Reversing Ribot: Does regression hold in language of prodromal Alzheimer’s disease?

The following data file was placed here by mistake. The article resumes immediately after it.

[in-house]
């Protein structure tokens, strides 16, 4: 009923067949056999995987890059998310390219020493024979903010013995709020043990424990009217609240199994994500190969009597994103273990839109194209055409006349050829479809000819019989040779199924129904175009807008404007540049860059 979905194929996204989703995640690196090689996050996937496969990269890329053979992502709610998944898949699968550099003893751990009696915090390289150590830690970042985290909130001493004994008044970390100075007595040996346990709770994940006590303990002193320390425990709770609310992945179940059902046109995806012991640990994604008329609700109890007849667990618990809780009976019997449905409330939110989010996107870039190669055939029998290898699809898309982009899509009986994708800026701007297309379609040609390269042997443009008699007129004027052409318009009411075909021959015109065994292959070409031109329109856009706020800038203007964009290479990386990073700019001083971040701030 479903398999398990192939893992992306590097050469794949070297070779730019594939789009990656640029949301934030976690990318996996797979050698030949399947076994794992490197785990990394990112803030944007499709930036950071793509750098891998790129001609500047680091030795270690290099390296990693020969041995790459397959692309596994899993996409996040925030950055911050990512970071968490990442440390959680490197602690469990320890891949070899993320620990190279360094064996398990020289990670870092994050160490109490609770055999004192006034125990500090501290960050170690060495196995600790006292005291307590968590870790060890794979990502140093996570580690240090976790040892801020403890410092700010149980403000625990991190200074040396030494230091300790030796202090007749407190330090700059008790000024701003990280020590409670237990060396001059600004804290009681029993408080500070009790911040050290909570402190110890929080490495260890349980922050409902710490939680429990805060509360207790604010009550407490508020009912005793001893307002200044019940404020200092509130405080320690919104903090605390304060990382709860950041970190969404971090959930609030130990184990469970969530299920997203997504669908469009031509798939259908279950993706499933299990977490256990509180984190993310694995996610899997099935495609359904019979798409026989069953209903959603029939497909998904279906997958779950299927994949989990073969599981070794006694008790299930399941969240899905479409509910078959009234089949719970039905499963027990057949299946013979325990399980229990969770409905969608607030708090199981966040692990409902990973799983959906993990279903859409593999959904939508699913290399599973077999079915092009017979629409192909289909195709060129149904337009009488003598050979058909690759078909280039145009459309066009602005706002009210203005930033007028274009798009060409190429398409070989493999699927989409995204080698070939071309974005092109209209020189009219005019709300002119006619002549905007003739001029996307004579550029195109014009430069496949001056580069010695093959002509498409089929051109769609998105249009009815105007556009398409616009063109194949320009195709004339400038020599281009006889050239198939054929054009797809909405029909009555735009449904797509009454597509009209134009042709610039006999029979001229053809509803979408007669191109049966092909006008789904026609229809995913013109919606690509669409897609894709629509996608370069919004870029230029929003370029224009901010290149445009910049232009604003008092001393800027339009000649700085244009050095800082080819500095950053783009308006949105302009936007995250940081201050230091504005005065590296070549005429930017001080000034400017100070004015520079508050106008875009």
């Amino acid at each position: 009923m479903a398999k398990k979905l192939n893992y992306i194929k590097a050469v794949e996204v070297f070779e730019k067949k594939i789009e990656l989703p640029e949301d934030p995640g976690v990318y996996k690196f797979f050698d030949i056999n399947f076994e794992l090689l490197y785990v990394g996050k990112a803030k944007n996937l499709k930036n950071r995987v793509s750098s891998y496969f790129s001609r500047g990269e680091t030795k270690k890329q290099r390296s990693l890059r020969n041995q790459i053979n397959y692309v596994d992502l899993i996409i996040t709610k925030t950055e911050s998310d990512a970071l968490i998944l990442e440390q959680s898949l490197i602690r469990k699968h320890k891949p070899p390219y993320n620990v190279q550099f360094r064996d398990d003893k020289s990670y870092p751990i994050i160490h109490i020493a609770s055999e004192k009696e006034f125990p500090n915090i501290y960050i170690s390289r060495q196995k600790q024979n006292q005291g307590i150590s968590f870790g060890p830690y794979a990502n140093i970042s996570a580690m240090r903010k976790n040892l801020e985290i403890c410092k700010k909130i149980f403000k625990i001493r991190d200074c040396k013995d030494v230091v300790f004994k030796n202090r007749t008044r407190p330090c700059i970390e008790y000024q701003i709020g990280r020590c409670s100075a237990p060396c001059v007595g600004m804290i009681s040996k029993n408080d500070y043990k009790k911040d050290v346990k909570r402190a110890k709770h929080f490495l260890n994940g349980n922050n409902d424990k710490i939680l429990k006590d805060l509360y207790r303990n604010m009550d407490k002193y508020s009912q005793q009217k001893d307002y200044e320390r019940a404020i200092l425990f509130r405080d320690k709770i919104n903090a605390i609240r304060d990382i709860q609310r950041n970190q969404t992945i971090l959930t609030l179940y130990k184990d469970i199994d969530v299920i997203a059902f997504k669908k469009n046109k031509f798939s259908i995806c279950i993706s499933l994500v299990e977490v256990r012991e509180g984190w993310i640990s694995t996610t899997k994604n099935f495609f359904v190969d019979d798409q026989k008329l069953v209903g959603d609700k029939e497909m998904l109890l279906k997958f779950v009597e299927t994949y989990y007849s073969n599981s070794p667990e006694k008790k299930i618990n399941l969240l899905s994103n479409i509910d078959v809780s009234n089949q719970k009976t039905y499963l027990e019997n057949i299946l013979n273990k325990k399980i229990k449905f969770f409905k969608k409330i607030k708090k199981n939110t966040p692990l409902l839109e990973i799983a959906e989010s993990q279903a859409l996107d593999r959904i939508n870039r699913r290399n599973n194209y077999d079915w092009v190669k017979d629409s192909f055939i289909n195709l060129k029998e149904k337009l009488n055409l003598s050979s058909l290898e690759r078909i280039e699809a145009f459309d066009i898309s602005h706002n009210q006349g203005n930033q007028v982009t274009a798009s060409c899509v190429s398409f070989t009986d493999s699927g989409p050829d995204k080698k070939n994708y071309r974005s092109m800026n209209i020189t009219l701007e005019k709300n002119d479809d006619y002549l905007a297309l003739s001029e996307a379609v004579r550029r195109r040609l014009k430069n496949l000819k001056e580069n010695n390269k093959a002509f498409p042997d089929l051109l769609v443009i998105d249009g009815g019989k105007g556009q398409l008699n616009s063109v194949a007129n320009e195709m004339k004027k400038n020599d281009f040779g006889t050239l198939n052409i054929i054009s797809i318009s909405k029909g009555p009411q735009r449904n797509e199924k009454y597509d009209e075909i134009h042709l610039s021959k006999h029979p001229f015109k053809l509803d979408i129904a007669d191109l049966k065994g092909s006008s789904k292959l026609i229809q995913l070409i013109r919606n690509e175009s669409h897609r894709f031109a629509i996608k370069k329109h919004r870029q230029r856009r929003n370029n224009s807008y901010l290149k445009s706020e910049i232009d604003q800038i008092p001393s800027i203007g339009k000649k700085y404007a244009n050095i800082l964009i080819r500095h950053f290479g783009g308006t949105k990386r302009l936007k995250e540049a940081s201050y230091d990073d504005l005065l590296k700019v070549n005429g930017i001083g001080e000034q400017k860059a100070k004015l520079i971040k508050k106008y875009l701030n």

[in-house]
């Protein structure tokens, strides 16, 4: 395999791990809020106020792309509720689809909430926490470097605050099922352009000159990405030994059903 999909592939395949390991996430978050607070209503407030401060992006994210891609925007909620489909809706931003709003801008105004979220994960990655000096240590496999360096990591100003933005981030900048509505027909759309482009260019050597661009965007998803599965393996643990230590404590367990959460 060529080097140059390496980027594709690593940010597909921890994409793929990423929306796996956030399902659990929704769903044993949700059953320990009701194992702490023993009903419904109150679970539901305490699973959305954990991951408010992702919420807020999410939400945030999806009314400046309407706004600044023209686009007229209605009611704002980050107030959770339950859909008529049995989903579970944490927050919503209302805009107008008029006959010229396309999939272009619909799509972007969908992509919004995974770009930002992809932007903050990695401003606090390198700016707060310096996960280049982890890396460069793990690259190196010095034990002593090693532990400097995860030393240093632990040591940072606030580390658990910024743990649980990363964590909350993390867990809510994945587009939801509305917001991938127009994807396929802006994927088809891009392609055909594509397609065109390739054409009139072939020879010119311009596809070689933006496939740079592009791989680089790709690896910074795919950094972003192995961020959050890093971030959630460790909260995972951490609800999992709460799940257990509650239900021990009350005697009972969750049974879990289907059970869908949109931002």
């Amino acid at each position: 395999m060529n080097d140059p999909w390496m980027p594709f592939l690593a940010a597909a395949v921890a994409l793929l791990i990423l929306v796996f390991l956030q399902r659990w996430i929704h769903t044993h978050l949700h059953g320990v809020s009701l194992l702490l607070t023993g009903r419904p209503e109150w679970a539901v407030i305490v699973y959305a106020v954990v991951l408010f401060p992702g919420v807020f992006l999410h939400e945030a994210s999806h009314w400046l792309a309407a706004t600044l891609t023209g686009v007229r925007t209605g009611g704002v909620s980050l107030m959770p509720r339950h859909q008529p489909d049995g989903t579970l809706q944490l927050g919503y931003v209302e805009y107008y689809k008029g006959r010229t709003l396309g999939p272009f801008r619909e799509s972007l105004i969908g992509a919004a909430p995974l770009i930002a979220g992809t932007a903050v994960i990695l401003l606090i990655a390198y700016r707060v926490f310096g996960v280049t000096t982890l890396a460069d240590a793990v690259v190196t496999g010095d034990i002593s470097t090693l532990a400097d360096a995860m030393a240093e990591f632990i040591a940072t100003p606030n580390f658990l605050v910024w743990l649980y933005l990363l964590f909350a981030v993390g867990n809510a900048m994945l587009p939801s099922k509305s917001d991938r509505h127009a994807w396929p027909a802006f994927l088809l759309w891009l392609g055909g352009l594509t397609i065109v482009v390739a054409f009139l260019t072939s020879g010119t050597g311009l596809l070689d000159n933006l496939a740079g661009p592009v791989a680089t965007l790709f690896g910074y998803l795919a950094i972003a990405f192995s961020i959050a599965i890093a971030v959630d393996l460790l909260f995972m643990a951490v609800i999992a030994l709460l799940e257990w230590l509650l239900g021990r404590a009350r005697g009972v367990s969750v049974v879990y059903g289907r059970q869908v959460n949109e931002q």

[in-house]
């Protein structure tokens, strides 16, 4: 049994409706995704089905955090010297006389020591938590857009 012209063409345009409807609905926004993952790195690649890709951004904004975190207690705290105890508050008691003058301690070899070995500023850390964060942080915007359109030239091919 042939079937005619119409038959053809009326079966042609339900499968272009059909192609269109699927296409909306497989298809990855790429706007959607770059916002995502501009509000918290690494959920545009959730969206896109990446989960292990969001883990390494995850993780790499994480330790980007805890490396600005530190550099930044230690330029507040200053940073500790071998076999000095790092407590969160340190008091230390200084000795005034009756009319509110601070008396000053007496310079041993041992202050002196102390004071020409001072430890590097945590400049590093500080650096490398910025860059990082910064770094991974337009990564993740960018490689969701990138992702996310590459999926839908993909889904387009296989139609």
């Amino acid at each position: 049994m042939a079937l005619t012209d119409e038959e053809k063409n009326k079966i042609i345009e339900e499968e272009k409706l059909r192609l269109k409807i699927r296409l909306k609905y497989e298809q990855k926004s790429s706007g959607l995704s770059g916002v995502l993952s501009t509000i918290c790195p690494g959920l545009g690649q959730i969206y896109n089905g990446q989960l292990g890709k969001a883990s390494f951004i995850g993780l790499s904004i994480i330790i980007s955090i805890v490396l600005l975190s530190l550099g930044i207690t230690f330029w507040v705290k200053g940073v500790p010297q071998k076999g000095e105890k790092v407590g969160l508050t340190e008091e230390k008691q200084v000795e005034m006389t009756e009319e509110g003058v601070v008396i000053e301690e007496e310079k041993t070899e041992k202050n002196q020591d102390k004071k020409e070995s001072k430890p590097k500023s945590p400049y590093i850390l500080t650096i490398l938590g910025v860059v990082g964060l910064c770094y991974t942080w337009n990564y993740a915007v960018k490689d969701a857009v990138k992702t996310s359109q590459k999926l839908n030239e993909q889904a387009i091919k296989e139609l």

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We consider the regression or retrogenesis hypothesis, which argues that order of acquisition in development is reversed in neurodegeneration or pathology. Originally proposed as a regression hypothesis for the study of memory disorders, specifically retrograde amnesia, by Ribot (1881), it has been extended to the study of brain aging and pathology and to language. We investigate this hypothesis in a new study of language development, aging, and pathology. Through interuniversity collaboration using a matched experimental design and task, we compare production of complex sentences containing relative clauses by normal monolingual children during normal development, healthy young adults, healthy aging adults, and aging adults diagnosed with mild cognitive impairment, a recognized potential harbinger of Alzheimer's disease. Our results refute the regression hypothesis in this area and lead to potential syntactic markers for prodromal Alzheimer's disease and predictions for future brain imaging analyses.